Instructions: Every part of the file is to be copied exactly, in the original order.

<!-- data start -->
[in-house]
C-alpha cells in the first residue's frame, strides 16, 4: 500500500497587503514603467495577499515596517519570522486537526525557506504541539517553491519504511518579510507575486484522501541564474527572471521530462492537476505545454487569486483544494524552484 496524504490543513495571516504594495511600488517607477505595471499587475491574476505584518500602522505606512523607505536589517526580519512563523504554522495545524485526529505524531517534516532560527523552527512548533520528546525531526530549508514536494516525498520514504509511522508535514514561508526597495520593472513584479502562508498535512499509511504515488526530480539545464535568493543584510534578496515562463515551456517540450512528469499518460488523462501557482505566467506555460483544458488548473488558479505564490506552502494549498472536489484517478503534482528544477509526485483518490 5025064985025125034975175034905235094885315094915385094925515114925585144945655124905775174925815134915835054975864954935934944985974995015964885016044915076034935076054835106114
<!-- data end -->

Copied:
[in-house]
C-alpha cells in the first residue's frame, strides 16, 4: 500500500497587503514603467495577499515596517519570522486537526525557506504541539517553491519504511518579510507575486484522501541564474527572471521530462492537476505545454487569486483544494524552484 496524504490543513495571516504594495511600488517607477505595471499587475491574476505584518500602522505606512523607505536589517526580519512563523504554522495545524485526529505524531517534516532560527523552527512548533520528546525531526530549508514536494516525498520514504509511522508535514514561508526597495520593472513584479502562508498535512499509511504515488526530480539545464535568493543584510534578496515562463515551456517540450512528469499518460488523462501557482505566467506555460483544458488548473488558479505564490506552502494549498472536489484517478503534482528544477509526485483518490 5025064985025125034975175034905235094885315094915385094925515114925585144945655124905775174925815134915835054975864954935934944985974995015964885016044915076034935076054835106114